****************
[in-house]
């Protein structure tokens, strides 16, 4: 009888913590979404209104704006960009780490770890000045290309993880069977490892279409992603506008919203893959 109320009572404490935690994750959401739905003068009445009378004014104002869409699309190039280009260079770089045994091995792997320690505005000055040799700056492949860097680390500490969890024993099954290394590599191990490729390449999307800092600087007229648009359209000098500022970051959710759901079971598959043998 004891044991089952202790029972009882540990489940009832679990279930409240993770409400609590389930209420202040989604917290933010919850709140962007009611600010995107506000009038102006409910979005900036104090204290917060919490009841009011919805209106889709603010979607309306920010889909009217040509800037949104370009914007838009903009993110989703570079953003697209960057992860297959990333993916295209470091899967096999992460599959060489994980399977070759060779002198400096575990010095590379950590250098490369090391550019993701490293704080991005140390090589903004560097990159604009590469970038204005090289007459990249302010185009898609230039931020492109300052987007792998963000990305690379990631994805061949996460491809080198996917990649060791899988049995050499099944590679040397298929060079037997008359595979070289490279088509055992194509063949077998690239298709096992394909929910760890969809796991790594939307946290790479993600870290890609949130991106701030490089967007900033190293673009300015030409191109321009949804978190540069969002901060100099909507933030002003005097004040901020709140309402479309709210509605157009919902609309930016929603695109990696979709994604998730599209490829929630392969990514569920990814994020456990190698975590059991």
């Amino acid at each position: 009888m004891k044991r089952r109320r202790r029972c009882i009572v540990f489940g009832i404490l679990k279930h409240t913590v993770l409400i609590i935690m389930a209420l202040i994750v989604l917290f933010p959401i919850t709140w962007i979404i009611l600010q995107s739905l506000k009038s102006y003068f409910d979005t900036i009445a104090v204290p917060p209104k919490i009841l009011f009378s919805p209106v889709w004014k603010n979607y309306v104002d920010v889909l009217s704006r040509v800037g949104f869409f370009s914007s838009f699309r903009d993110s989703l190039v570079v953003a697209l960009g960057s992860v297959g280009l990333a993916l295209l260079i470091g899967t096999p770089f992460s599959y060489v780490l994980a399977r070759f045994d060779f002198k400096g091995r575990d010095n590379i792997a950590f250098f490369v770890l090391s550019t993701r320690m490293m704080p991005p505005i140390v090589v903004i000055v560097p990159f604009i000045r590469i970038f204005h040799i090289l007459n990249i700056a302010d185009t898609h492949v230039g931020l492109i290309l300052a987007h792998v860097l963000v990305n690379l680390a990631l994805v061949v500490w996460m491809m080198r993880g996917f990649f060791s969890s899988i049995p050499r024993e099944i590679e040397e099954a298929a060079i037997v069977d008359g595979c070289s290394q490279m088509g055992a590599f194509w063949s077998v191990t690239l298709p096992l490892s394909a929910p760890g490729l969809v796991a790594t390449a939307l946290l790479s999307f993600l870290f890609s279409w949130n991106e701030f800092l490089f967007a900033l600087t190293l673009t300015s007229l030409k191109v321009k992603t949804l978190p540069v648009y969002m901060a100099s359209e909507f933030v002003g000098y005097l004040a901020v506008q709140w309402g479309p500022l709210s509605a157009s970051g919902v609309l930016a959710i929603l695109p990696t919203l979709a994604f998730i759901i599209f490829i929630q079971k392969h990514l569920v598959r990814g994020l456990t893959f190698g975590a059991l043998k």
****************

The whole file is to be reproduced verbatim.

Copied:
[in-house]
């Protein structure tokens, strides 16, 4: 009888913590979404209104704006960009780490770890000045290309993880069977490892279409992603506008919203893959 109320009572404490935690994750959401739905003068009445009378004014104002869409699309190039280009260079770089045994091995792997320690505005000055040799700056492949860097680390500490969890024993099954290394590599191990490729390449999307800092600087007229648009359209000098500022970051959710759901079971598959043998 004891044991089952202790029972009882540990489940009832679990279930409240993770409400609590389930209420202040989604917290933010919850709140962007009611600010995107506000009038102006409910979005900036104090204290917060919490009841009011919805209106889709603010979607309306920010889909009217040509800037949104370009914007838009903009993110989703570079953003697209960057992860297959990333993916295209470091899967096999992460599959060489994980399977070759060779002198400096575990010095590379950590250098490369090391550019993701490293704080991005140390090589903004560097990159604009590469970038204005090289007459990249302010185009898609230039931020492109300052987007792998963000990305690379990631994805061949996460491809080198996917990649060791899988049995050499099944590679040397298929060079037997008359595979070289490279088509055992194509063949077998690239298709096992394909929910760890969809796991790594939307946290790479993600870290890609949130991106701030490089967007900033190293673009300015030409191109321009949804978190540069969002901060100099909507933030002003005097004040901020709140309402479309709210509605157009919902609309930016929603695109990696979709994604998730599209490829929630392969990514569920990814994020456990190698975590059991």
């Amino acid at each position: 009888m004891k044991r089952r109320r202790r029972c009882i009572v540990f489940g009832i404490l679990k279930h409240t913590v993770l409400i609590i935690m389930a209420l202040i994750v989604l917290f933010p959401i919850t709140w962007i979404i009611l600010q995107s739905l506000k009038s102006y003068f409910d979005t900036i009445a104090v204290p917060p209104k919490i009841l009011f009378s919805p209106v889709w004014k603010n979607y309306v104002d920010v889909l009217s704006r040509v800037g949104f869409f370009s914007s838009f699309r903009d993110s989703l190039v570079v953003a697209l960009g960057s992860v297959g280009l990333a993916l295209l260079i470091g899967t096999p770089f992460s599959y060489v780490l994980a399977r070759f045994d060779f002198k400096g091995r575990d010095n590379i792997a950590f250098f490369v770890l090391s550019t993701r320690m490293m704080p991005p505005i140390v090589v903004i000055v560097p990159f604009i000045r590469i970038f204005h040799i090289l007459n990249i700056a302010d185009t898609h492949v230039g931020l492109i290309l300052a987007h792998v860097l963000v990305n690379l680390a990631l994805v061949v500490w996460m491809m080198r993880g996917f990649f060791s969890s899988i049995p050499r024993e099944i590679e040397e099954a298929a060079i037997v069977d008359g595979c070289s290394q490279m088509g055992a590599f194509w063949s077998v191990t690239l298709p096992l490892s394909a929910p760890g490729l969809v796991a790594t390449a939307l946290l790479s999307f993600l870290f890609s279409w949130n991106e701030f800092l490089f967007a900033l600087t190293l673009t300015s007229l030409k191109v321009k992603t949804l978190p540069v648009y969002m901060a100099s359209e909507f933030v002003g000098y005097l004040a901020v506008q709140w309402g479309p500022l709210s509605a157009s970051g919902v609309l930016a959710i929603l695109p990696t919203l979709a994604f998730i759901i599209f490829i929630q079971k392969h990514l569920v598959r990814g994020l456990t893959f190698g975590a059991l043998k």